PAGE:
Sometimes you will get into an elevator in Japan, and there are no number 4’s anywhere!
Since the Chinese version of this word has those negative connotations, it is common to use the Japanese readings for it. The kanji for the number is 四 (yon) and as you can see from the parentheses it is read as よん (yon).
Another common Japanese reading is よ (yo) which gets used when telling the time and in our running example that is used for a number of objects 四つ (yottsu).
Japanese Numbers 5, 6, and 7
Unfortunately for these next three numbers, there aren’t any good patterns that make them easy to learn like we saw with the first three.
The number five is written as 五 (go) and is typically read as ご (go). One way that might help you remember this is that this kanji also gets used as part of the kanji for “language” 語 (go) which has the same reading.
So, if you know the word 日本語 (nihongo) which means “the Japanese language” and you recognize the link between the two kanji 五 and 語 then that might help you out.
The Japanese reading for 5 is いつ (itsu) as in the word 五つ (itsu tsu).
Then we head on over to six in Japanese which is spelled as 六 (roku) and read as ろく (roku). As for this one, I guess you’ll just have to learn it through repetition.
The Japanese way to say it is む (mu) and our counting pattern is 六つ (muttsu).
The number seven is a little bit different from the others because it’s actually pretty common to use both of its readings. It is spelled in kanji as 七 and the Chinese reading is しち (shichi) while the Japanese reading is なな (nana).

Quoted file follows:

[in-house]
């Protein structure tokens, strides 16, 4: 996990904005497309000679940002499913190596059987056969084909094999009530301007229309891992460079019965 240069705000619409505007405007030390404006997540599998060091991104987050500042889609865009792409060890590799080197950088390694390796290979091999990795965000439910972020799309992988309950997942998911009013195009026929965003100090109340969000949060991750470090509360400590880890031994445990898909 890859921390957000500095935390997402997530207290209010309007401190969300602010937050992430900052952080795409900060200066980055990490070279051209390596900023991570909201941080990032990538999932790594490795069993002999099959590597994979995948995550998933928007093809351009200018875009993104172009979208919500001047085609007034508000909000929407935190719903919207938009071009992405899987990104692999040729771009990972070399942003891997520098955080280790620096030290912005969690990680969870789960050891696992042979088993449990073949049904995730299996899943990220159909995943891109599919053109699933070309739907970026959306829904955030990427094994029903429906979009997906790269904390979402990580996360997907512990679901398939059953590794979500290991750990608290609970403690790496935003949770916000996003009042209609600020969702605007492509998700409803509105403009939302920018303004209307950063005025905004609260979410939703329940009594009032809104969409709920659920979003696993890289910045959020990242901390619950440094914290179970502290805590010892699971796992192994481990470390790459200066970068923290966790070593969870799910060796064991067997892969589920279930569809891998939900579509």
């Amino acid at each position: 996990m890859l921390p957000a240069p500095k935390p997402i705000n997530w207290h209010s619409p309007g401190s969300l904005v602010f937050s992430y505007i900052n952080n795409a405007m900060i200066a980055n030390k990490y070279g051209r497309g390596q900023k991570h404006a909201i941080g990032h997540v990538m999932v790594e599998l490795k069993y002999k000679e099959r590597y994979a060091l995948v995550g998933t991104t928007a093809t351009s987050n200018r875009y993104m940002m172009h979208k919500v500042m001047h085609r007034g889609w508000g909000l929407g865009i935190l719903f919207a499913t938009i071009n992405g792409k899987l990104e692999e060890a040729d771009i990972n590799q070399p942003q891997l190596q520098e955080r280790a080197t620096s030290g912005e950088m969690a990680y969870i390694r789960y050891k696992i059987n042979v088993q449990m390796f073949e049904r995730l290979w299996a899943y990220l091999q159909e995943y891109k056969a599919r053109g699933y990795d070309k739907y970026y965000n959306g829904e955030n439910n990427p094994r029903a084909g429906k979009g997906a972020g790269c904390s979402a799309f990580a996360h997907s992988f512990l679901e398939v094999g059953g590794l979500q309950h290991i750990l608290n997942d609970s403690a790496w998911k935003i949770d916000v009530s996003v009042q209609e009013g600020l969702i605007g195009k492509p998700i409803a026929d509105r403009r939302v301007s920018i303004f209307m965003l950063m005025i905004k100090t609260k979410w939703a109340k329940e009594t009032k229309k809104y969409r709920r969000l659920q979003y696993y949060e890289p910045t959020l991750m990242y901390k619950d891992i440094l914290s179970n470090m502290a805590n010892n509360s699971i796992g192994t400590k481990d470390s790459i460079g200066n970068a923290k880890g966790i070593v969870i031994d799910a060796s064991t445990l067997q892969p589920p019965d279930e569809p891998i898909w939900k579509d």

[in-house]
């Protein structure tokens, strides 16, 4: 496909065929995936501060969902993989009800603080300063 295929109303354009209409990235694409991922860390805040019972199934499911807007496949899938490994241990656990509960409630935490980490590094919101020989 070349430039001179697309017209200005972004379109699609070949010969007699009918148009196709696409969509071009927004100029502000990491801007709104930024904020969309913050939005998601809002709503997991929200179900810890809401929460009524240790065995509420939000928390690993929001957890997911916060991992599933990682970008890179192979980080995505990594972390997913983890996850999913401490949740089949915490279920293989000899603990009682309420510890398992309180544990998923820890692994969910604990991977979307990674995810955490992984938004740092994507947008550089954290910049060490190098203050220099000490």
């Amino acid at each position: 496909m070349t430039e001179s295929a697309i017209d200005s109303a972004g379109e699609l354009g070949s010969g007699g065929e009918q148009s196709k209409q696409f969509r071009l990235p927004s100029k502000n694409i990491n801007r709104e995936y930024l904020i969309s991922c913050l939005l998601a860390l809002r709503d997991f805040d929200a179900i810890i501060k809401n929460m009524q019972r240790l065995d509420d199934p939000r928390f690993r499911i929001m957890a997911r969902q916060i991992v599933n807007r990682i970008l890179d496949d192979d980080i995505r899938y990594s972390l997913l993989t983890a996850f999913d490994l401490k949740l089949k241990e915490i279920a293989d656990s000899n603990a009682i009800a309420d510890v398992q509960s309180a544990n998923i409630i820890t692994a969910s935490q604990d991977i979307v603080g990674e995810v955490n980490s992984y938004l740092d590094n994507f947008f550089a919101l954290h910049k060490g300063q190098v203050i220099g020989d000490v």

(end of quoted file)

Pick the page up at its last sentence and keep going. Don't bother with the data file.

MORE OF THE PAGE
Personally, I think the Japanese way that you say it sounds pretty cute, and you might even hear it used as a nickname for a young Japanese girl.
Our counter is 七つ (nana tsu).
Japanese Numbers 9 and 10
We’ve finally come to the last two numbers in our list.
The kanji for nine is 九 (kyuu) and is normally read as きゅう (kyuu) except for when you are talking about the time of day. In that case, it gets changed to く (ku).
The Japanese way to say it is actually ここの (kokono) and our counter is 九つ (kokono tsu).
Lastly, we get to the number ten which is a pretty easy kanji to remember. It is 十 (juu) which looks like a cross. The Chinese reading for it is じゅう (juu) and the Japanese reading for it is とお (too).
What’s interesting about the Japanese version of the word is that it uses an irregular spelling in hiragana.
Typically, when there is a second “o” sound in hiragana it is represented with the う symbol which means “u” on it’s own, but maintains the elongated “o” in these cases.
But as you can see from above, we use an お in this spelling.
Something else that is interesting is that our running counter that we’ve been using gets changed. When counting ten things, all you have to use is 十 (too). You actually don’t use the つ (tsu) part like all the others.
What About Zero?
The number zero is special in Japanese because there are three different ways to say it, and it all depends on the context of where it appears!
Furthermore, there are specific rules that have to be followed for one of the versions, which can be tricky to remember at first glance.
If you have any questions or comments, let me know!